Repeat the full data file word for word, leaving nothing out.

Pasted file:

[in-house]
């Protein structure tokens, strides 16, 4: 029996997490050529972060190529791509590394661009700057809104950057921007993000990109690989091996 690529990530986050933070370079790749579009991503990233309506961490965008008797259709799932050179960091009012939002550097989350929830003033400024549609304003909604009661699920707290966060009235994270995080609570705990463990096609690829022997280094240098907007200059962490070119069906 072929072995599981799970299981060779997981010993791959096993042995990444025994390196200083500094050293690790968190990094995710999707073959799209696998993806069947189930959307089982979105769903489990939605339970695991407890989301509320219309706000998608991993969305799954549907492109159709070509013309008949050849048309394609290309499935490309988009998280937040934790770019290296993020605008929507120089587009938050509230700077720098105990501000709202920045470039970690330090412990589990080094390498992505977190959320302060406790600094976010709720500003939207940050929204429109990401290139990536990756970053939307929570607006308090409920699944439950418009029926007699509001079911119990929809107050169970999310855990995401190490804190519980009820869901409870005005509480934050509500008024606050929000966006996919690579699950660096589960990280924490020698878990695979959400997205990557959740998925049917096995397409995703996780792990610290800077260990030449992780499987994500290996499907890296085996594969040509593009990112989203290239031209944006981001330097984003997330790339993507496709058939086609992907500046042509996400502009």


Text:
[in-house]
């Protein structure tokens, strides 16, 4: 029996997490050529972060190529791509590394661009700057809104950057921007993000990109690989091996 690529990530986050933070370079790749579009991503990233309506961490965008008797259709799932050179960091009012939002550097989350929830003033400024549609304003909604009661699920707290966060009235994270995080609570705990463990096609690829022997280094240098907007200059962490070119069906 072929072995599981799970299981060779997981010993791959096993042995990444025994390196200083500094050293690790968190990094995710999707073959799209696998993806069947189930959307089982979105769903489990939605339970695991407890989301509320219309706000998608991993969305799954549907492109159709070509013309008949050849048309394609290309499935490309988009998280937040934790770019290296993020605008929507120089587009938050509230700077720098105990501000709202920045470039970690330090412990589990080094390498992505977190959320302060406790600094976010709720500003939207940050929204429109990401290139990536990756970053939307929570607006308090409920699944439950418009029926007699509001079911119990929809107050169970999310855990995401190490804190519980009820869901409870005005509480934050509500008024606050929000966006996919690579699950660096589960990280924490020698878990695979959400997205990557959740998925049917096995397409995703996780792990610290800077260990030449992780499987994500290996499907890296085996594969040509593009990112989203290239031209944006981001330097984003997330790339993507496709058939086609992907500046042509996400502009």